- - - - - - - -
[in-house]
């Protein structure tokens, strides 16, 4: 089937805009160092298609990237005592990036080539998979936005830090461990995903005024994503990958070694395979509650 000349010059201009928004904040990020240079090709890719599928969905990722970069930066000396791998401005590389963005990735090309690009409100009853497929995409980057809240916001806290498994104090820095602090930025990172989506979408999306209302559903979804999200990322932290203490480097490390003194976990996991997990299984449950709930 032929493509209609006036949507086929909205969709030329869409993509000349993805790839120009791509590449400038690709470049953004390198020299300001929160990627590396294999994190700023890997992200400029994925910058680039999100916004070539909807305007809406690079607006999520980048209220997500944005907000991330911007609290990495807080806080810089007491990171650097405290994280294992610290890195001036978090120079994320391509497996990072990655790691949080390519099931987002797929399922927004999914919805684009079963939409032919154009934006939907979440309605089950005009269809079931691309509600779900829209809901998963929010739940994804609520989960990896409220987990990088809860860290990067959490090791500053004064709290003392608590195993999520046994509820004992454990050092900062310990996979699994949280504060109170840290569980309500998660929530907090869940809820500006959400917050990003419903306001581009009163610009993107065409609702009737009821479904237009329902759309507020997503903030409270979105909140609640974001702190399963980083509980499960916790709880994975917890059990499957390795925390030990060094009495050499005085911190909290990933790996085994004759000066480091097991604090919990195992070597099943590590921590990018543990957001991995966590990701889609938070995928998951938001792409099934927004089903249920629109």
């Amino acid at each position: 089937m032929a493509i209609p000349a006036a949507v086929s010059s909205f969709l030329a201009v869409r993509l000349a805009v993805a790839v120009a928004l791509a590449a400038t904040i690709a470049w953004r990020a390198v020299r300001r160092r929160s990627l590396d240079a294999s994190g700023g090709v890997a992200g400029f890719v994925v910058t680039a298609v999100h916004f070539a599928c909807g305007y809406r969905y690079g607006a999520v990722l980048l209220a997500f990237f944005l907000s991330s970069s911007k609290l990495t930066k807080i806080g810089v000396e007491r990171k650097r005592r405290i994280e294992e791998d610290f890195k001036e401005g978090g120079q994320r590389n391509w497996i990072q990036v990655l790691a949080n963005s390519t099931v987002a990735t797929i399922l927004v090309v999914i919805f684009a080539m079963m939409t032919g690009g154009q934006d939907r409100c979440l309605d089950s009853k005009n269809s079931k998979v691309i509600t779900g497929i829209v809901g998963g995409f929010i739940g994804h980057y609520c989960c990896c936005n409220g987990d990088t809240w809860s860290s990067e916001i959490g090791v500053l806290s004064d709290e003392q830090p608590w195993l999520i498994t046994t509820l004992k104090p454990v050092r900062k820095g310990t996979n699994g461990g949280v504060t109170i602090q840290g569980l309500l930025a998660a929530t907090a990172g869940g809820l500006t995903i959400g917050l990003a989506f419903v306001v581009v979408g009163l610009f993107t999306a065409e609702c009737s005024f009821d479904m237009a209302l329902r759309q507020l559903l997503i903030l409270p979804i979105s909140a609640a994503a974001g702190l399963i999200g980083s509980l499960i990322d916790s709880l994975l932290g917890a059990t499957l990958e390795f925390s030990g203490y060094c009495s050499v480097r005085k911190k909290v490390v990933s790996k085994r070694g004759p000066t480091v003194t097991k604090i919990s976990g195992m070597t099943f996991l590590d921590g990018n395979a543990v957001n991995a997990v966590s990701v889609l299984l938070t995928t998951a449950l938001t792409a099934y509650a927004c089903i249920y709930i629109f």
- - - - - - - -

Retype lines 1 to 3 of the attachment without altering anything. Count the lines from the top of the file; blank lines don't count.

[in-house]
């Protein structure tokens, strides 16, 4: 089937805009160092298609990237005592990036080539998979936005830090461990995903005024994503990958070694395979509650 000349010059201009928004904040990020240079090709890719599928969905990722970069930066000396791998401005590389963005990735090309690009409100009853497929995409980057809240916001806290498994104090820095602090930025990172989506979408999306209302559903979804999200990322932290203490480097490390003194976990996991997990299984449950709930 032929493509209609006036949507086929909205969709030329869409993509000349993805790839120009791509590449400038690709470049953004390198020299300001929160990627590396294999994190700023890997992200400029994925910058680039999100916004070539909807305007809406690079607006999520980048209220997500944005907000991330911007609290990495807080806080810089007491990171650097405290994280294992610290890195001036978090120079994320391509497996990072990655790691949080390519099931987002797929399922927004999914919805684009079963939409032919154009934006939907979440309605089950005009269809079931691309509600779900829209809901998963929010739940994804609520989960990896409220987990990088809860860290990067959490090791500053004064709290003392608590195993999520046994509820004992454990050092900062310990996979699994949280504060109170840290569980309500998660929530907090869940809820500006959400917050990003419903306001581009009163610009993107065409609702009737009821479904237009329902759309507020997503903030409270979105909140609640974001702190399963980083509980499960916790709880994975917890059990499957390795925390030990060094009495050499005085911190909290990933790996085994004759000066480091097991604090919990195992070597099943590590921590990018543990957001991995966590990701889609938070995928998951938001792409099934927004089903249920629109």
């Amino acid at each position: 089937m032929a493509i209609p000349a006036a949507v086929s010059s909205f969709l030329a201009v869409r993509l000349a805009v993805a790839v120009a928004l791509a590449a400038t904040i690709a470049w953004r990020a390198v020299r300001r160092r929160s990627l590396d240079a294999s994190g700023g090709v890997a992200g400029f890719v994925v910058t680039a298609v999100h916004f070539a599928c909807g305007y809406r969905y690079g607006a999520v990722l980048l209220a997500f990237f944005l907000s991330s970069s911007k609290l990495t930066k807080i806080g810089v000396e007491r990171k650097r005592r405290i994280e294992e791998d610290f890195k001036e401005g978090g120079q994320r590389n391509w497996i990072q990036v990655l790691a949080n963005s390519t099931v987002a990735t797929i399922l927004v090309v999914i919805f684009a080539m079963m939409t032919g690009g154009q934006d939907r409100c979440l309605d089950s009853k005009n269809s079931k998979v691309i509600t779900g497929i829209v809901g998963g995409f929010i739940g994804h980057y609520c989960c990896c936005n409220g987990d990088t809240w809860s860290s990067e916001i959490g090791v500053l806290s004064d709290e003392q830090p608590w195993l999520i498994t046994t509820l004992k104090p454990v050092r900062k820095g310990t996979n699994g461990g949280v504060t109170i602090q840290g569980l309500l930025a998660a929530t907090a990172g869940g809820l500006t995903i959400g917050l990003a989506f419903v306001v581009v979408g009163l610009f993107t999306a065409e609702c009737s005024f009821d479904m237009a209302l329902r759309q507020l559903l997503i903030l409270p979804i979105s909140a609640a994503a974001g702190l399963i999200g980083s509980l499960i990322d916790s709880l994975l932290g917890a059990t499957l990958e390795f925390s030990g203490y060094c009495s050499v480097r005085k911190k909290v490390v990933s790996k085994r070694g004759p000066t480091v003194t097991k604090i919990s976990g195992m070597t099943f996991l590590d921590g990018n395979a543990v957001n991995a997990v966590s990701v889609l299984l938070t995928t998951a449950l938001t792409a099934y509650a927004c089903i249920y709930i629109f």